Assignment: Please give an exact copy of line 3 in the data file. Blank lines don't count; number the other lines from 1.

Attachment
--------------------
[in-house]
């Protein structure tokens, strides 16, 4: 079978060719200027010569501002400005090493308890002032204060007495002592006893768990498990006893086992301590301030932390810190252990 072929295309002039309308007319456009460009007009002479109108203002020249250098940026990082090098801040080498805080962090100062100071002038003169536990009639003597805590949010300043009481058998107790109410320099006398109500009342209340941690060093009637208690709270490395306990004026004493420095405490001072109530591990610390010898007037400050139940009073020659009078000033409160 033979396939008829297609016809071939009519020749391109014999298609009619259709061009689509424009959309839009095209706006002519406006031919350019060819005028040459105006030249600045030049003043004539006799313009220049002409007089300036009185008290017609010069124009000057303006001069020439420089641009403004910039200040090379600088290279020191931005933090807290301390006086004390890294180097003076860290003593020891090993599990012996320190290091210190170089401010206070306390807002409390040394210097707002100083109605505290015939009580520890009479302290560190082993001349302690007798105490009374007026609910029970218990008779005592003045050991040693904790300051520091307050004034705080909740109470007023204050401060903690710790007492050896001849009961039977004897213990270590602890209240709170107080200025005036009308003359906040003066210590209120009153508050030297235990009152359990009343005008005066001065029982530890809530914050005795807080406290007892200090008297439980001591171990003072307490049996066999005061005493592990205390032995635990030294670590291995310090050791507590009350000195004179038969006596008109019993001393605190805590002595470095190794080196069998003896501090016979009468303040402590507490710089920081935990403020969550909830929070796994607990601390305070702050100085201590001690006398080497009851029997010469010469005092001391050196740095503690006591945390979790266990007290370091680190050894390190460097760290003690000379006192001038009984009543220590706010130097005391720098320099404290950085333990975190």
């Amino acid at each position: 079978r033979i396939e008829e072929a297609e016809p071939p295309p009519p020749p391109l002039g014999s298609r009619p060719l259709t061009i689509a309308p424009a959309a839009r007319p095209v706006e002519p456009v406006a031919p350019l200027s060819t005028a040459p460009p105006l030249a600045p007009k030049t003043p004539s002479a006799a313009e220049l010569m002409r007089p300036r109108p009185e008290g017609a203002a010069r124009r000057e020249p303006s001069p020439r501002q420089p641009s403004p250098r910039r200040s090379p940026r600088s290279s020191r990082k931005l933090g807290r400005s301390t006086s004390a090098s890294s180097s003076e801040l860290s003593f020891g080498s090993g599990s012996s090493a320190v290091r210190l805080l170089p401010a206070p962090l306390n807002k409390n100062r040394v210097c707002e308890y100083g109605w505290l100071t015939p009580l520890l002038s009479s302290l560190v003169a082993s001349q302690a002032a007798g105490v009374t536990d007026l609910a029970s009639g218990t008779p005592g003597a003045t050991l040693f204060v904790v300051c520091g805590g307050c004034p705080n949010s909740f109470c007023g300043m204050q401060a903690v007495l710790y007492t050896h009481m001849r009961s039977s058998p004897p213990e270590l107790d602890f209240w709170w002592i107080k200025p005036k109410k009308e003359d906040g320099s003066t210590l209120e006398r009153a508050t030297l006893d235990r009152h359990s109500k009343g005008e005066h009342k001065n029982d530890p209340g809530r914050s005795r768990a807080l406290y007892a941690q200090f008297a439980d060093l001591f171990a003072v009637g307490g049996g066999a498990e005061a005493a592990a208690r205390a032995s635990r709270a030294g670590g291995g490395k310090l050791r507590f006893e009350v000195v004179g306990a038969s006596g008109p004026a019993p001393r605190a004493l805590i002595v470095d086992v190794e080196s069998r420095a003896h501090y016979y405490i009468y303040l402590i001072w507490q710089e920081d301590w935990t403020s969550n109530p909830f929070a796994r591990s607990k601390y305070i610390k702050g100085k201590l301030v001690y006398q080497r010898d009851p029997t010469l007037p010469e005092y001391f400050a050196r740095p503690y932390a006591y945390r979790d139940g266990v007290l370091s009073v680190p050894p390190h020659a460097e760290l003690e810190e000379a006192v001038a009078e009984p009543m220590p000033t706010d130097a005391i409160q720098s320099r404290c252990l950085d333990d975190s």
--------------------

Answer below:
């Amino acid at each position: 079978r033979i396939e008829e072929a297609e016809p071939p295309p009519p020749p391109l002039g014999s298609r009619p060719l259709t061009i689509a309308p424009a959309a839009r007319p095209v706006e002519p456009v406006a031919p350019l200027s060819t005028a040459p460009p105006l030249a600045p007009k030049t003043p004539s002479a006799a313009e220049l010569m002409r007089p300036r109108p009185e008290g017609a203002a010069r124009r000057e020249p303006s001069p020439r501002q420089p641009s403004p250098r910039r200040s090379p940026r600088s290279s020191r990082k931005l933090g807290r400005s301390t006086s004390a090098s890294s180097s003076e801040l860290s003593f020891g080498s090993g599990s012996s090493a320190v290091r210190l805080l170089p401010a206070p962090l306390n807002k409390n100062r040394v210097c707002e308890y100083g109605w505290l100071t015939p009580l520890l002038s009479s302290l560190v003169a082993s001349q302690a002032a007798g105490v009374t536990d007026l609910a029970s009639g218990t008779p005592g003597a003045t050991l040693f204060v904790v300051c520091g805590g307050c004034p705080n949010s909740f109470c007023g300043m204050q401060a903690v007495l710790y007492t050896h009481m001849r009961s039977s058998p004897p213990e270590l107790d602890f209240w709170w002592i107080k200025p005036k109410k009308e003359d906040g320099s003066t210590l209120e006398r009153a508050t030297l006893d235990r009152h359990s109500k009343g005008e005066h009342k001065n029982d530890p209340g809530r914050s005795r768990a807080l406290y007892a941690q200090f008297a439980d060093l001591f171990a003072v009637g307490g049996g066999a498990e005061a005493a592990a208690r205390a032995s635990r709270a030294g670590g291995g490395k310090l050791r507590f006893e009350v000195v004179g306990a038969s006596g008109p004026a019993p001393r605190a004493l805590i002595v470095d086992v190794e080196s069998r420095a003896h501090y016979y405490i009468y303040l402590i001072w507490q710089e920081d301590w935990t403020s969550n109530p909830f929070a796994r591990s607990k601390y305070i610390k702050g100085k201590l301030v001690y006398q080497r010898d009851p029997t010469l007037p010469e005092y001391f400050a050196r740095p503690y932390a006591y945390r979790d139940g266990v007290l370091s009073v680190p050894p390190h020659a460097e760290l003690e810190e000379a006192v001038a009078e009984p009543m220590p000033t706010d130097a005391i409160q720098s320099r404290c252990l950085d333990d975190s």